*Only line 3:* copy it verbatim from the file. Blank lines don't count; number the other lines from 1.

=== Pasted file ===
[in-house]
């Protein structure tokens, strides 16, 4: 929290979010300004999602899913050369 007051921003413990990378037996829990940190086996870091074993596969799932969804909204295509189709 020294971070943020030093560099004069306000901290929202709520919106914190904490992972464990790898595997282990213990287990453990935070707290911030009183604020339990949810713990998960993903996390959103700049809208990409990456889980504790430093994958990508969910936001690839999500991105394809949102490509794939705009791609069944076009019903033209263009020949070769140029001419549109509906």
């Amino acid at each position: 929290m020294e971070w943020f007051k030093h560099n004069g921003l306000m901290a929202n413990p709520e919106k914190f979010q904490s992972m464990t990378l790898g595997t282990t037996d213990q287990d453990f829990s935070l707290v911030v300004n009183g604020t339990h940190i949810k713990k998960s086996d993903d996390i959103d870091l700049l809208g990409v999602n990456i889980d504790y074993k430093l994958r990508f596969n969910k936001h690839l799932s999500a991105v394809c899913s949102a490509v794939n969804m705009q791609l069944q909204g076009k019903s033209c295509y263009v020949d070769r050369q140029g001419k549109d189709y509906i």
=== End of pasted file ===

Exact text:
């Amino acid at each position: 929290m020294e971070w943020f007051k030093h560099n004069g921003l306000m901290a929202n413990p709520e919106k914190f979010q904490s992972m464990t990378l790898g595997t282990t037996d213990q287990d453990f829990s935070l707290v911030v300004n009183g604020t339990h940190i949810k713990k998960s086996d993903d996390i959103d870091l700049l809208g990409v999602n990456i889980d504790y074993k430093l994958r990508f596969n969910k936001h690839l799932s999500a991105v394809c899913s949102a490509v794939n969804m705009q791609l069944q909204g076009k019903s033209c295509y263009v020949d070769r050369q140029g001419k549109d189709y509906i």